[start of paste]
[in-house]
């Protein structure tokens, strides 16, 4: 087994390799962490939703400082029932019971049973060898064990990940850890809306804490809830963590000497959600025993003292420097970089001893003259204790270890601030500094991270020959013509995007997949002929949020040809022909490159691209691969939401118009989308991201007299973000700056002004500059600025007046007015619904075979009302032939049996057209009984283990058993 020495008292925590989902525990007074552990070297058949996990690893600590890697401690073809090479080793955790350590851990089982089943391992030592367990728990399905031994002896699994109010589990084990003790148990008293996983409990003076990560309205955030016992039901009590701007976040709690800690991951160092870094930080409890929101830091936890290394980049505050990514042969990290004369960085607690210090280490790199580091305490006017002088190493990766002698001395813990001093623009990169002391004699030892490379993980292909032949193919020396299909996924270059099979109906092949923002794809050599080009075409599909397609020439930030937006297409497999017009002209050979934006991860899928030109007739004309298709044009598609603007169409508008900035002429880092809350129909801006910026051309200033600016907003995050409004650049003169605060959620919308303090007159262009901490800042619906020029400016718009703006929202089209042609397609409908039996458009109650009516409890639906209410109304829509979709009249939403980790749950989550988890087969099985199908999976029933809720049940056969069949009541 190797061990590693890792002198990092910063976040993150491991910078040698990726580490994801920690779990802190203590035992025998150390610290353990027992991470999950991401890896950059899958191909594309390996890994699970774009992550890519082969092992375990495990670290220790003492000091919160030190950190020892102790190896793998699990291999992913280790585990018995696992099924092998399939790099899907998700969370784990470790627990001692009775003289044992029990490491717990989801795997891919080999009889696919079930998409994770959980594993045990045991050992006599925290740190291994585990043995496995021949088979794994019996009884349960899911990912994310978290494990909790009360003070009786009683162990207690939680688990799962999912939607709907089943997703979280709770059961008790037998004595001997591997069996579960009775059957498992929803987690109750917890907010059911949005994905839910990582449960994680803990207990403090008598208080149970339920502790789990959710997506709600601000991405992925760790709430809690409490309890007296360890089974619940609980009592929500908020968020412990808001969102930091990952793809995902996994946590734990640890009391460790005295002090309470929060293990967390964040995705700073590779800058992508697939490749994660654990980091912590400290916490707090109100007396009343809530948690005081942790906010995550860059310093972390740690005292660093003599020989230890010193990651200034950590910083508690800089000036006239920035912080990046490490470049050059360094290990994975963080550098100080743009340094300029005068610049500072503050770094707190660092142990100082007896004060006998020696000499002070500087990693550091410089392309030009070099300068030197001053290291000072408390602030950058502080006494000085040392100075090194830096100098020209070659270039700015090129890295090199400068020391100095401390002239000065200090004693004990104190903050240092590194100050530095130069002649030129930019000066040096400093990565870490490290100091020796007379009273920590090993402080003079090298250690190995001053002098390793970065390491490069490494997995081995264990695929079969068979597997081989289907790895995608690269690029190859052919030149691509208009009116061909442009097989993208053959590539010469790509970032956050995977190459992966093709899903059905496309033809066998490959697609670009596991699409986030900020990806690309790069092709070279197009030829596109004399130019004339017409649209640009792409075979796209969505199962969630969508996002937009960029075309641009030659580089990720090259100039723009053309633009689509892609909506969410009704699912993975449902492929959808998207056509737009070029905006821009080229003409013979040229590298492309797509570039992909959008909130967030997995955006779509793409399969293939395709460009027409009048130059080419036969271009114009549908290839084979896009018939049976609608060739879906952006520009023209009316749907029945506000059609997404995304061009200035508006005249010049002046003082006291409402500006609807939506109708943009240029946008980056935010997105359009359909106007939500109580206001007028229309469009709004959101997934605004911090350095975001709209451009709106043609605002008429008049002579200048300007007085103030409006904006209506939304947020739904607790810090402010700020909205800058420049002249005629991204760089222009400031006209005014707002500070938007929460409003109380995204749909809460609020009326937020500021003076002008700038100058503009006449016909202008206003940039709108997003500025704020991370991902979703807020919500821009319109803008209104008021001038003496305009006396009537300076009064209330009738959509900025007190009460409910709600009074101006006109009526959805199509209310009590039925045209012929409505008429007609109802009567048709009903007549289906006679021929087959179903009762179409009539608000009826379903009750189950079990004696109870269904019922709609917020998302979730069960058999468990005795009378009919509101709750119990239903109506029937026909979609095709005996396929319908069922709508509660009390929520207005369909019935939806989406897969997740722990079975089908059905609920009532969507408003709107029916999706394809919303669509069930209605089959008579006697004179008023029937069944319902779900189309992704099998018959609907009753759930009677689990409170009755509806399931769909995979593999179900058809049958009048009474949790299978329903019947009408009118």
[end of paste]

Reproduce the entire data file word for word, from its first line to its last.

[in-house]
């Protein structure tokens, strides 16, 4: 087994390799962490939703400082029932019971049973060898064990990940850890809306804490809830963590000497959600025993003292420097970089001893003259204790270890601030500094991270020959013509995007997949002929949020040809022909490159691209691969939401118009989308991201007299973000700056002004500059600025007046007015619904075979009302032939049996057209009984283990058993 020495008292925590989902525990007074552990070297058949996990690893600590890697401690073809090479080793955790350590851990089982089943391992030592367990728990399905031994002896699994109010589990084990003790148990008293996983409990003076990560309205955030016992039901009590701007976040709690800690991951160092870094930080409890929101830091936890290394980049505050990514042969990290004369960085607690210090280490790199580091305490006017002088190493990766002698001395813990001093623009990169002391004699030892490379993980292909032949193919020396299909996924270059099979109906092949923002794809050599080009075409599909397609020439930030937006297409497999017009002209050979934006991860899928030109007739004309298709044009598609603007169409508008900035002429880092809350129909801006910026051309200033600016907003995050409004650049003169605060959620919308303090007159262009901490800042619906020029400016718009703006929202089209042609397609409908039996458009109650009516409890639906209410109304829509979709009249939403980790749950989550988890087969099985199908999976029933809720049940056969069949009541 190797061990590693890792002198990092910063976040993150491991910078040698990726580490994801920690779990802190203590035992025998150390610290353990027992991470999950991401890896950059899958191909594309390996890994699970774009992550890519082969092992375990495990670290220790003492000091919160030190950190020892102790190896793998699990291999992913280790585990018995696992099924092998399939790099899907998700969370784990470790627990001692009775003289044992029990490491717990989801795997891919080999009889696919079930998409994770959980594993045990045991050992006599925290740190291994585990043995496995021949088979794994019996009884349960899911990912994310978290494990909790009360003070009786009683162990207690939680688990799962999912939607709907089943997703979280709770059961008790037998004595001997591997069996579960009775059957498992929803987690109750917890907010059911949005994905839910990582449960994680803990207990403090008598208080149970339920502790789990959710997506709600601000991405992925760790709430809690409490309890007296360890089974619940609980009592929500908020968020412990808001969102930091990952793809995902996994946590734990640890009391460790005295002090309470929060293990967390964040995705700073590779800058992508697939490749994660654990980091912590400290916490707090109100007396009343809530948690005081942790906010995550860059310093972390740690005292660093003599020989230890010193990651200034950590910083508690800089000036006239920035912080990046490490470049050059360094290990994975963080550098100080743009340094300029005068610049500072503050770094707190660092142990100082007896004060006998020696000499002070500087990693550091410089392309030009070099300068030197001053290291000072408390602030950058502080006494000085040392100075090194830096100098020209070659270039700015090129890295090199400068020391100095401390002239000065200090004693004990104190903050240092590194100050530095130069002649030129930019000066040096400093990565870490490290100091020796007379009273920590090993402080003079090298250690190995001053002098390793970065390491490069490494997995081995264990695929079969068979597997081989289907790895995608690269690029190859052919030149691509208009009116061909442009097989993208053959590539010469790509970032956050995977190459992966093709899903059905496309033809066998490959697609670009596991699409986030900020990806690309790069092709070279197009030829596109004399130019004339017409649209640009792409075979796209969505199962969630969508996002937009960029075309641009030659580089990720090259100039723009053309633009689509892609909506969410009704699912993975449902492929959808998207056509737009070029905006821009080229003409013979040229590298492309797509570039992909959008909130967030997995955006779509793409399969293939395709460009027409009048130059080419036969271009114009549908290839084979896009018939049976609608060739879906952006520009023209009316749907029945506000059609997404995304061009200035508006005249010049002046003082006291409402500006609807939506109708943009240029946008980056935010997105359009359909106007939500109580206001007028229309469009709004959101997934605004911090350095975001709209451009709106043609605002008429008049002579200048300007007085103030409006904006209506939304947020739904607790810090402010700020909205800058420049002249005629991204760089222009400031006209005014707002500070938007929460409003109380995204749909809460609020009326937020500021003076002008700038100058503009006449016909202008206003940039709108997003500025704020991370991902979703807020919500821009319109803008209104008021001038003496305009006396009537300076009064209330009738959509900025007190009460409910709600009074101006006109009526959805199509209310009590039925045209012929409505008429007609109802009567048709009903007549289906006679021929087959179903009762179409009539608000009826379903009750189950079990004696109870269904019922709609917020998302979730069960058999468990005795009378009919509101709750119990239903109506029937026909979609095709005996396929319908069922709508509660009390929520207005369909019935939806989406897969997740722990079975089908059905609920009532969507408003709107029916999706394809919303669509069930209605089959008579006697004179008023029937069944319902779900189309992704099998018959609907009753759930009677689990409170009755509806399931769909995979593999179900058809049958009048009474949790299978329903019947009408009118």